Recently we had a local Sustainable Living Show. One of the most inspiring and easily achievable garden additions was the Keyhole Garden.
A keyhole garden has been used in East Africa to provide food for families all year round including during the three month dry period.
It is a garden circular in shape, with a hollow central column. This is traditionally made of a loose-weave basket into which foodscraps, manure and greywater are tipped.
The ‘Keyhole” is the access path to the central compost heap.
Around the outer slope, vegetables are planted and mulched to prevent water loss.
Due to the shortage of water, only greywater is used to water the garden by tipping it into the central compost column. Instead of watering on the surface and having a lot of water lost through evaporation, the water will drain through the soil, below the topsoil, thus watering from underneath.
As the water is percolating through the soil it is taking nutrients from the compost column with it and so as well as watering it is enriching the soil directly adjacent to the roots of plants. Insects and earthworms love this system and happily play their roles.
You can make your keyhole garden out of freely-available local materials.
For example, being near the beach, the photos show that driftwood has been used for the column and the edge. Also, wire mesh has been used rather than the traditional woven basket.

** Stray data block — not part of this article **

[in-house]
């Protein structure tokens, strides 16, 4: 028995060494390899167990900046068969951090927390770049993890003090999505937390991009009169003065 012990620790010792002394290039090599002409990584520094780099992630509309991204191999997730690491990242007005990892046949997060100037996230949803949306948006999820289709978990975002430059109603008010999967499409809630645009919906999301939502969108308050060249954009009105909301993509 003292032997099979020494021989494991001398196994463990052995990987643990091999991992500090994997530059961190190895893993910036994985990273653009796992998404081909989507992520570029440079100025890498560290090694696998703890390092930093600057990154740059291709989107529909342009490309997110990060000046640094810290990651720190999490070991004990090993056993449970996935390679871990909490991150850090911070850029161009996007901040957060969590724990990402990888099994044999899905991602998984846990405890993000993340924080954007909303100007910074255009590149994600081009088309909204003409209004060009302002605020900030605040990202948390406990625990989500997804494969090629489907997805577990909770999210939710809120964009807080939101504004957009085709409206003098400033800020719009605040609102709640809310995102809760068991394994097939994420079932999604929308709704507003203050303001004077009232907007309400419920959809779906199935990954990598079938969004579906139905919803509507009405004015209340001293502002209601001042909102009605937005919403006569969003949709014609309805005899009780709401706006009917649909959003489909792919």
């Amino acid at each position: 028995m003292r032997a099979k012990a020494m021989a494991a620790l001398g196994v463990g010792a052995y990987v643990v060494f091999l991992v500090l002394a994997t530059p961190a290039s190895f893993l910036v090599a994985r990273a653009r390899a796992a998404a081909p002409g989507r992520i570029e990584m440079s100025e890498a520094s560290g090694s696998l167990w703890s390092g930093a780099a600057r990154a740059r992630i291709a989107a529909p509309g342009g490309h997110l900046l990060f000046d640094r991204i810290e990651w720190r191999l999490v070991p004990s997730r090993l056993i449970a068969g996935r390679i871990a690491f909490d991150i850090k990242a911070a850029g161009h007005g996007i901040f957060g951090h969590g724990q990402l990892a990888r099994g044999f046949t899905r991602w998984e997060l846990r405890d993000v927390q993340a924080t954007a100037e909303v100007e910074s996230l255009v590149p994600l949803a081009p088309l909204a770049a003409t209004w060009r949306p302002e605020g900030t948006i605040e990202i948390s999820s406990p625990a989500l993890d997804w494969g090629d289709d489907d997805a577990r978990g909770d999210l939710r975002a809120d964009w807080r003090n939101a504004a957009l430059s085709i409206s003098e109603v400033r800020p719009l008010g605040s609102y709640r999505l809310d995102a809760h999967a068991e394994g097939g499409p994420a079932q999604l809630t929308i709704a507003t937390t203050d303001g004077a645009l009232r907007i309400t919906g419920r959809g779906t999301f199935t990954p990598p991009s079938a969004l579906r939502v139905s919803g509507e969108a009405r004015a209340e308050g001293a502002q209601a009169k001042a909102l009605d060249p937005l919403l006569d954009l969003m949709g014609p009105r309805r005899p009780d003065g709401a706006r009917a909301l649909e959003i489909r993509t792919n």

Plant around the circle according to the hemisphere in which you live. That is, in the Southern Hemisphere…..put sun-loving vegetable plants facing north and shade-loving ones facing south.
Let me know if you make your own DIY Keyhole vege garden.
Pumpkins are appearing on the vine of an escapee from the confines of the raised garden bed.
Yes if you look at the earlier posts on this site you will see a small pumpkin vine developing” outside the square” (or in this case rectangle) of the new raised garden bed in my organic vege garden. Resisting the temptation to keep things really neat and under control…the vine was left to develop and spread across the lawn. Then came the flowers…and now..
Lovely solid rain is giving all the veges in their raised garden beds and containers a good soaking.
Even the runaway pumpkin vine is forming two small pumpkins so far. The tomatoes have started turning red and we have been enjoying a few each day of late. The compost mix is getting “thick, rich and creamy” with layers of goodies from the kitchen as well as efforts from the horses.
Out of the tangle of tomato vine a pepper plant is emerging and has a couple of small peppers forming. The zuchini plant has paused on production so I am hoping that some fertilizer and this good rain will encourage it to come back to work.
I planted a few more baby beet seeds last week as these were very successful and much enjoyed. Now that I have learnt that the young leaves are tasty too, I will be on to them early.
Last week we enjoyed a meal out with friends at their house. Amongst the home grown vege were some yummy carrots. I have been inspired to plant a few ASAP.